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The Poetry of Time and Space

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Piper awoke to the TARDIS shifting in turbulence.

"Damn it," she muttered, grasping the edges of the bed tightly, "not again!" She shifted slightly to turn on her lamp, and was startled when the room illuminated. The furniture was sliding across the floor, as if the entire TARDIS had been picked up by some sort of rogue tornado. She held tightly to the bed, and begged the world to stop spinning. She'd signed up for trips through space and time, not a never-ending carnival ride. The TARDIS kept spinning, and it seemed to be getting faster and faster. Piper felt nauseous. Then, the TARDIS hit the ground hard. The furniture jumped and Piper jumped with it. She landed back on her bed, and took a tentative step off of her perch and almost let out a scream of joy. The spinning had stopped and they had landed.

"Piper," she heard the Doctor say, "are you alright?"

"Fine," she called, "just a little dizzy."

"Would you like to see where we ended up?' the Doctor asked, poking her baseball cap clad head into Piper's room.

"Yes," she replied, and then paused a moment before adding, "I'm guessing you don't know."

"That is correct," the Doctor said, "come on, Pipes."

"Pipes?" Piper asked, raising her eyebrows.

"Thought that I'd try it," the Doctor replied with a small shrug, "is it awful?"

"No," said Piper, "but my dad calls me that."

The Doctor got an embarrassed look on her face that was way cuter than it had any right to be, and Piper added, "But it's fine, Doctor. You can call me that if you want."

The Doctor looked slightly confused, and then a triumphant smirk flashed across her face.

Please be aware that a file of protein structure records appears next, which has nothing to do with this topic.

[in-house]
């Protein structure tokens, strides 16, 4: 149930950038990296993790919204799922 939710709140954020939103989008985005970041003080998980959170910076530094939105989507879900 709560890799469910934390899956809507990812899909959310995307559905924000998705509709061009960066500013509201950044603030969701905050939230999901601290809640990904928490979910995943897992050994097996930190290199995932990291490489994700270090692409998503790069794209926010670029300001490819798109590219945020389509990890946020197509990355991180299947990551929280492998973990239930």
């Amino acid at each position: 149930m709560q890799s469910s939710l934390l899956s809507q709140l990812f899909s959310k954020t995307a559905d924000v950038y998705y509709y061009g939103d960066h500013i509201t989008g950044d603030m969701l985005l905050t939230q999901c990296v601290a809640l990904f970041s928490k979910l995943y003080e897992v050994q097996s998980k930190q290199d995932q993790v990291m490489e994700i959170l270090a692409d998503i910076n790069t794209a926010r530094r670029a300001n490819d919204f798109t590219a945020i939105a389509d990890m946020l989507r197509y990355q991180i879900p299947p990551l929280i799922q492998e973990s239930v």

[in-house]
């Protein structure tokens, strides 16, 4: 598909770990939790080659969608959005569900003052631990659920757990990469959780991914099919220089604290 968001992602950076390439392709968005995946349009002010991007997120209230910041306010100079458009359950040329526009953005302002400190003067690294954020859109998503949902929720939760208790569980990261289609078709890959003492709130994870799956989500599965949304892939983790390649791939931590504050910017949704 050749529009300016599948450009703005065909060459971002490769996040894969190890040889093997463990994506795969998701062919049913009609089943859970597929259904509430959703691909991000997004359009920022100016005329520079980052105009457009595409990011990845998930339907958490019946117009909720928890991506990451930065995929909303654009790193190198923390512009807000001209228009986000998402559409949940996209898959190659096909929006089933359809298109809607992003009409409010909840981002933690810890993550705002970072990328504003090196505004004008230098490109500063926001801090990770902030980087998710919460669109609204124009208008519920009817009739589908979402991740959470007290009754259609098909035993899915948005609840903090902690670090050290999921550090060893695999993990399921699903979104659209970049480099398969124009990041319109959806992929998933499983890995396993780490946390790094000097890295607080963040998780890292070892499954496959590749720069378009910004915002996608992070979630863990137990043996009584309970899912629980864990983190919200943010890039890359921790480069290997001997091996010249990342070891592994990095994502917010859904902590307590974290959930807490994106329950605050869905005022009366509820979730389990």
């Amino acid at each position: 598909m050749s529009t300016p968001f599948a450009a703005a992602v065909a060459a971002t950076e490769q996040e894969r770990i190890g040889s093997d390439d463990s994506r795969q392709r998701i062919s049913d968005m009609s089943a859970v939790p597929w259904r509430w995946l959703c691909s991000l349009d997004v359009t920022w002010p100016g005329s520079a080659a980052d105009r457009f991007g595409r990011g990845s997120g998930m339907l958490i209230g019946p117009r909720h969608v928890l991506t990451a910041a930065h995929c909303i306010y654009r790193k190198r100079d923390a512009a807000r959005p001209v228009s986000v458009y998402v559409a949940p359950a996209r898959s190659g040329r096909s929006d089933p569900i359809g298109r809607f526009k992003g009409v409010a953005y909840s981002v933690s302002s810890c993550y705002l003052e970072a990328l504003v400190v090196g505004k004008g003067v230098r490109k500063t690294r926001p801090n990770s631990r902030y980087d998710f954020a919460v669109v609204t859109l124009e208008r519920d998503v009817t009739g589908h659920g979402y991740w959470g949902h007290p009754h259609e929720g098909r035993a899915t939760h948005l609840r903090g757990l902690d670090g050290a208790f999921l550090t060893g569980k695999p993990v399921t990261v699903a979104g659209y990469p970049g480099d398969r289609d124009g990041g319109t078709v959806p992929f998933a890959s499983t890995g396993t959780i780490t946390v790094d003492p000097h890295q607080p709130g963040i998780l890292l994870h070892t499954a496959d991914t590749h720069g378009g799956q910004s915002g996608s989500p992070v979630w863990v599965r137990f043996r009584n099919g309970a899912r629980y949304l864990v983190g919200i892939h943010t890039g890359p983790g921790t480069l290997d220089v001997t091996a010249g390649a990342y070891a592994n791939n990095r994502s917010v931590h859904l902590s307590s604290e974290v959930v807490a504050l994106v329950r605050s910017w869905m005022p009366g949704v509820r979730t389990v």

My god, Piper thought, I've created a monster.

Piper stepped out of the TARDIS and was greeted by the sights and sounds of modern Los Angeles.

"Well," said the Doctor, "that's strange. I could have sworn we ended up in some terribly faraway place, not early twenty-first century L.A." Piper surveyed the area, because she agreed. This was just too convenient to be true. Then, Piper noticed something that startled her.

"Doctor," Piper said, her voice wavering, "I don't think we're in Kansas anymore."

The doctor turned to her, "What do you mean?" And then Piper pointed to a large billboard. It read The King of Sparta and it had a large picture of Tristan McLean dressed in ancient Greek battle armor.

"Where are we, Doctor," Piper asked, biting her lip.

"I think that we've been transported to a parallel dimension," she said.
"Is that a bad thing?" asked Piper.

"Well," the Doctor replied, "I'm not entirely sure yet. The multi-verses are a strange place. Every time a decision is made, a universe splits off. This could be just like your world, save your father's acting career, but earth could also be ruled by aliens from some distant planet. The amount of changes is hard to predict, and what caused this universe to split off from the rest might not be what we expect."

"Every time a decision is made?" asked Piper, "so do you mean that every time that I decide to go to the mall, an alternate universe splits off from ours?"